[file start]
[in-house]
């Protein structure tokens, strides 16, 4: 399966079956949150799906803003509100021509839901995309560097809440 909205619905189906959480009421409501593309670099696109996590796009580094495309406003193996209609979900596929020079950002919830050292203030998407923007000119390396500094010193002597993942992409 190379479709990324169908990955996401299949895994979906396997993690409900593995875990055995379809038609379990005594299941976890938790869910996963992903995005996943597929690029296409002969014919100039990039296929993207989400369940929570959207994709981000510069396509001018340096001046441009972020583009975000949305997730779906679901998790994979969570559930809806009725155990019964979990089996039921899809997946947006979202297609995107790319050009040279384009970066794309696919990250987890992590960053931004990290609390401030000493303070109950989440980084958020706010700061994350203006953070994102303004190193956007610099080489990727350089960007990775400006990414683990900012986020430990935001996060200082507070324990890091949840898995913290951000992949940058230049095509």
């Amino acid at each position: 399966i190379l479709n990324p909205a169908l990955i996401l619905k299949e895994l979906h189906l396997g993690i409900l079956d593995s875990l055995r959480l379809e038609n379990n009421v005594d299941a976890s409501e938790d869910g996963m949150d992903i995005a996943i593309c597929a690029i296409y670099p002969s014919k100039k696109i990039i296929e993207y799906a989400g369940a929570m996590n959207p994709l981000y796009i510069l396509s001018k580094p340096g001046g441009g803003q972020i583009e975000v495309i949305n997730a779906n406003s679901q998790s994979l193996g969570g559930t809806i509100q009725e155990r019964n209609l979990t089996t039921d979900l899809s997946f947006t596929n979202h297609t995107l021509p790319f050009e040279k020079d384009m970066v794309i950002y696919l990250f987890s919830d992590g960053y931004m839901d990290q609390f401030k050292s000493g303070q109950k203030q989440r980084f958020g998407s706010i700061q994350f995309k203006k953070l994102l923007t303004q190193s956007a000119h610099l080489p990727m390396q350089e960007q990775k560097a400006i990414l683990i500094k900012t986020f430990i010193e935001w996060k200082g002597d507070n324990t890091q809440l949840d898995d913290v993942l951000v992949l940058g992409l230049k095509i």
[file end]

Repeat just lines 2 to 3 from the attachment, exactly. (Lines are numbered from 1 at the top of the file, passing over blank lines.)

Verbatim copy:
């Protein structure tokens, strides 16, 4: 399966079956949150799906803003509100021509839901995309560097809440 909205619905189906959480009421409501593309670099696109996590796009580094495309406003193996209609979900596929020079950002919830050292203030998407923007000119390396500094010193002597993942992409 190379479709990324169908990955996401299949895994979906396997993690409900593995875990055995379809038609379990005594299941976890938790869910996963992903995005996943597929690029296409002969014919100039990039296929993207989400369940929570959207994709981000510069396509001018340096001046441009972020583009975000949305997730779906679901998790994979969570559930809806009725155990019964979990089996039921899809997946947006979202297609995107790319050009040279384009970066794309696919990250987890992590960053931004990290609390401030000493303070109950989440980084958020706010700061994350203006953070994102303004190193956007610099080489990727350089960007990775400006990414683990900012986020430990935001996060200082507070324990890091949840898995913290951000992949940058230049095509």
């Amino acid at each position: 399966i190379l479709n990324p909205a169908l990955i996401l619905k299949e895994l979906h189906l396997g993690i409900l079956d593995s875990l055995r959480l379809e038609n379990n009421v005594d299941a976890s409501e938790d869910g996963m949150d992903i995005a996943i593309c597929a690029i296409y670099p002969s014919k100039k696109i990039i296929e993207y799906a989400g369940a929570m996590n959207p994709l981000y796009i510069l396509s001018k580094p340096g001046g441009g803003q972020i583009e975000v495309i949305n997730a779906n406003s679901q998790s994979l193996g969570g559930t809806i509100q009725e155990r019964n209609l979990t089996t039921d979900l899809s997946f947006t596929n979202h297609t995107l021509p790319f050009e040279k020079d384009m970066v794309i950002y696919l990250f987890s919830d992590g960053y931004m839901d990290q609390f401030k050292s000493g303070q109950k203030q989440r980084f958020g998407s706010i700061q994350f995309k203006k953070l994102l923007t303004q190193s956007a000119h610099l080489p990727m390396q350089e960007q990775k560097a400006i990414l683990i500094k900012t986020f430990i010193e935001w996060k200082g002597d507070n324990t890091q809440l949840d898995d913290v993942l951000v992949l940058g992409l230049k095509i």